Earlier this week, MIT hosted a workshop dedicated to the study of information flows and decision-making in social networks. Among those presenting were researchers from Norway’s Telenor, whose work suggested a predictive link between network structure and consumer purchase patterns. According to MIT’s Technology Review, the researchers
found that social connections predicted whether users were likely to own Apple products more than what would be expected by chance. For the iPhone, for example, users had twice as many connections—having communicated by voice, text message, or email—to one another than to call owners of other devices. What’s more, if a person had one friend who owned an iPad, he was 14 times more likely to own one himself than if he had no friends who owned an iPad.
The researchers then looked at the comparatively unsuccessful launch of a Doro handset. Me neither, but according to the website, Doro is a Swedish company developing telecom products for older people. This might be a good business plan: marketers’ relentless focus on youth and novelty ignores major demographic shifts that have taken place in western societies since advertising came of age in the 60s; while today’s marketers target the same demographics as Don Draper, economics suggests they might be better off targeting the same people.
The Telenor research, however, highlights a potential problem. According to the network analysis, Doro users are connected to few other Doro users, and there is no “central cluster”, structural tropes that will undermine any attempt to gain momentum through social media channels.
But how important is that central cluster? The Tipping Point, Malcolm Gladwell’s famous theory that a few hyperconnected – centralised – “influentials” are key to runaway success, was, almost as famously, attacked a couple of years ago by network mathematician Duncan Watts. Watts refused to recognise the importance of, say, a small number of Brooklyn proto-hipsters in the mid-90s Hush Puppies revival. “If it’s something about them,” he argued [with my italics]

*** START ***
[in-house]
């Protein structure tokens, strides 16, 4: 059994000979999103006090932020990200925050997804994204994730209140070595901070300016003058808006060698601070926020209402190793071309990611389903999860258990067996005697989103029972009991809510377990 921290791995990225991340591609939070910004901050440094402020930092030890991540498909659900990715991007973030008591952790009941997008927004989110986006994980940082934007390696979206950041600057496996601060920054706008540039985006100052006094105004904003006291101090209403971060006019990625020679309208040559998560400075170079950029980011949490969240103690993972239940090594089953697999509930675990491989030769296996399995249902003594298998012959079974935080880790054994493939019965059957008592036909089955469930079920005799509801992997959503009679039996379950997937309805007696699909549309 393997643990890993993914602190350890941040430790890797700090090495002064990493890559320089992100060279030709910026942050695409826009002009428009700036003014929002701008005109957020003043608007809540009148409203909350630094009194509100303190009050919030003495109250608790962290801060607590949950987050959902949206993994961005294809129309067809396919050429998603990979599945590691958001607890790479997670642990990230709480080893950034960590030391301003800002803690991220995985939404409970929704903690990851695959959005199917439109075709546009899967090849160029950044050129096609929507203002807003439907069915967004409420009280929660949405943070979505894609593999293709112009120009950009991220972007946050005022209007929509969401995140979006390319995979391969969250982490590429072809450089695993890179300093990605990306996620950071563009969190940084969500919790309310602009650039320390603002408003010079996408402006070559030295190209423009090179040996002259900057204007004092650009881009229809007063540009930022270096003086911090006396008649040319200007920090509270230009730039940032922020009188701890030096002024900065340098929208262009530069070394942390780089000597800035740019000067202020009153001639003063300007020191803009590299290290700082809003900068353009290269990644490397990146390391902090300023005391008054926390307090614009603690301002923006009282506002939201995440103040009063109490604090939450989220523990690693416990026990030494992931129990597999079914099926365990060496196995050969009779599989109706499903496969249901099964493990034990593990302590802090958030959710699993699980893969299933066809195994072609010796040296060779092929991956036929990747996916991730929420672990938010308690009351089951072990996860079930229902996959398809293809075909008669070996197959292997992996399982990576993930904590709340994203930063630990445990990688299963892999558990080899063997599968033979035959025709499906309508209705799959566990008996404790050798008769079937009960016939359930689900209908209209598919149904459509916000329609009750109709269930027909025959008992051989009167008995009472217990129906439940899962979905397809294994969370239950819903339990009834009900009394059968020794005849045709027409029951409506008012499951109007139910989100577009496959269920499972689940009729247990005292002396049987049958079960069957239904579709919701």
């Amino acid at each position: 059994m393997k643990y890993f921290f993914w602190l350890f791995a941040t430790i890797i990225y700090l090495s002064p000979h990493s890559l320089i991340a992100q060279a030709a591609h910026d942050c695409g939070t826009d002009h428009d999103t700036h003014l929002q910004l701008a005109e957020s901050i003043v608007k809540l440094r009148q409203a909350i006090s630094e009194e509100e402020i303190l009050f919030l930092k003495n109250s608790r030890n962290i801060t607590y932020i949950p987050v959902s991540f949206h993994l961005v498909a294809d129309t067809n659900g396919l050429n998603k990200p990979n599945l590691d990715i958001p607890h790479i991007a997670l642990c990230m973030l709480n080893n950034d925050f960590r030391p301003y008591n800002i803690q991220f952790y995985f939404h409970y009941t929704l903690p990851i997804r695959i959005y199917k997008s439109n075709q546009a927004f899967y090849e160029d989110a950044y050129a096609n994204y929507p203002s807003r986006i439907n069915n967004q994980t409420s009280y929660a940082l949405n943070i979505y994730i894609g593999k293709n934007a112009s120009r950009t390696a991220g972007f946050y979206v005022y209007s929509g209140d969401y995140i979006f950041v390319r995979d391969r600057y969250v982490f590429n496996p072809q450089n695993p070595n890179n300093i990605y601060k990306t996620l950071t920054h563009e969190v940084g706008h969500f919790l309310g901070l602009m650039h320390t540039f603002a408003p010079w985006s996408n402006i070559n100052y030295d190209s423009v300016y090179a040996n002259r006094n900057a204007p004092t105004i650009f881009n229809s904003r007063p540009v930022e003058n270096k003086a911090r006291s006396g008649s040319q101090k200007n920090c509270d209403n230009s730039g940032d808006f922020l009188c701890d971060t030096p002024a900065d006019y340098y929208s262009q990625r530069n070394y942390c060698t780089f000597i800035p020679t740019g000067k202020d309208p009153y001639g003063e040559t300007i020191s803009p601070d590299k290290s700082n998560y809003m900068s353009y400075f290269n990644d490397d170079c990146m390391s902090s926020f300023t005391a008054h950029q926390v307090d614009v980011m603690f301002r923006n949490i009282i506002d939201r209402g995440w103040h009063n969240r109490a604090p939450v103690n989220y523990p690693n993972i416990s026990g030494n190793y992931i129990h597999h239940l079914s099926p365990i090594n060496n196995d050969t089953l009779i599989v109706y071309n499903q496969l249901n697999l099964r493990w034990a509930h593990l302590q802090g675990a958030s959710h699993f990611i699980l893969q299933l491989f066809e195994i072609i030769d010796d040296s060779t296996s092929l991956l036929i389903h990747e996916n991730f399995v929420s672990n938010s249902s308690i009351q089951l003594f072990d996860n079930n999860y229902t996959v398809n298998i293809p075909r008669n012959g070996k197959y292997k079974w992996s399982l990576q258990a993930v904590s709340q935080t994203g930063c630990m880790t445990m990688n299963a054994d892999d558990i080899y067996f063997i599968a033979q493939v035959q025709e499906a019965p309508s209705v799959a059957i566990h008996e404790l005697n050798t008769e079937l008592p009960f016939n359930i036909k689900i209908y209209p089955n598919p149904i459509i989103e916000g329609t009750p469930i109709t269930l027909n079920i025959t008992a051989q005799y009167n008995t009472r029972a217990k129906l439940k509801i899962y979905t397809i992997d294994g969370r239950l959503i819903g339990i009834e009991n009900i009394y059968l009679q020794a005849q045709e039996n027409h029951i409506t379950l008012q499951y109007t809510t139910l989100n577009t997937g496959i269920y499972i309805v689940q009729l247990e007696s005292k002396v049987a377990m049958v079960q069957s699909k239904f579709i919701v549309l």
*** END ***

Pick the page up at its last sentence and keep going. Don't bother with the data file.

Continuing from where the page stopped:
why aren’t they driving all the other trends? What turns out to be the deciding factor is not the ‘influentials’ but the people who are easily influenced. You might have someone who influences five times as many people as the average, but the total numbers relative to a population are still very small. Almost all of the action is away from the center.
Perhaps it’s not network structure inhibiting Doro so much as easily-influenced fanboys making things straightforward for Apple.
Of course, there might be more obvious reasons to account for different adoption patterns for Apple and Doro products. In another talk given at the MIT workshop, Harvard’s Nicholas Christakis spoke about the importance of the qualities of whatever is spreading through a network in determining how, exactly, it spreads.
Provided there’s some kind of shrubby density, a forest fire doesn’t rely on anyone sparking a particularly influential match. If there is some basic framework for transmission of information, “news value” is the most crucial element in the propagation of a particular story.
For Doro in particular, provided the Swedish oldsters’ network dynamics are not wholly prohibitive, the key drivers might well be the products themselves.